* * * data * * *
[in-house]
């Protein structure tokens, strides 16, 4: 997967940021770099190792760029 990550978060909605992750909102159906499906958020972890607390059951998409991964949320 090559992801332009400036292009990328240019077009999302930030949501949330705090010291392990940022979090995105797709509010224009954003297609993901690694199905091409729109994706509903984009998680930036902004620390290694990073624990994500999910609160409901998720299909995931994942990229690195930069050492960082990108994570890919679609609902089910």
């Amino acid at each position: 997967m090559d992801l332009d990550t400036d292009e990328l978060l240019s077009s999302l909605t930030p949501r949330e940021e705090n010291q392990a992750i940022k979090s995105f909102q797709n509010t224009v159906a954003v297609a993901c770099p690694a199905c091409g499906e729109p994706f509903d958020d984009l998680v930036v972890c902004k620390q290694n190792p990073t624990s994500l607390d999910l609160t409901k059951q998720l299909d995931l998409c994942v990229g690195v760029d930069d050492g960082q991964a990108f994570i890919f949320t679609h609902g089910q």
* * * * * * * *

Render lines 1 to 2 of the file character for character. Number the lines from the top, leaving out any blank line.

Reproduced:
[in-house]
């Protein structure tokens, strides 16, 4: 997967940021770099190792760029 990550978060909605992750909102159906499906958020972890607390059951998409991964949320 090559992801332009400036292009990328240019077009999302930030949501949330705090010291392990940022979090995105797709509010224009954003297609993901690694199905091409729109994706509903984009998680930036902004620390290694990073624990994500999910609160409901998720299909995931994942990229690195930069050492960082990108994570890919679609609902089910």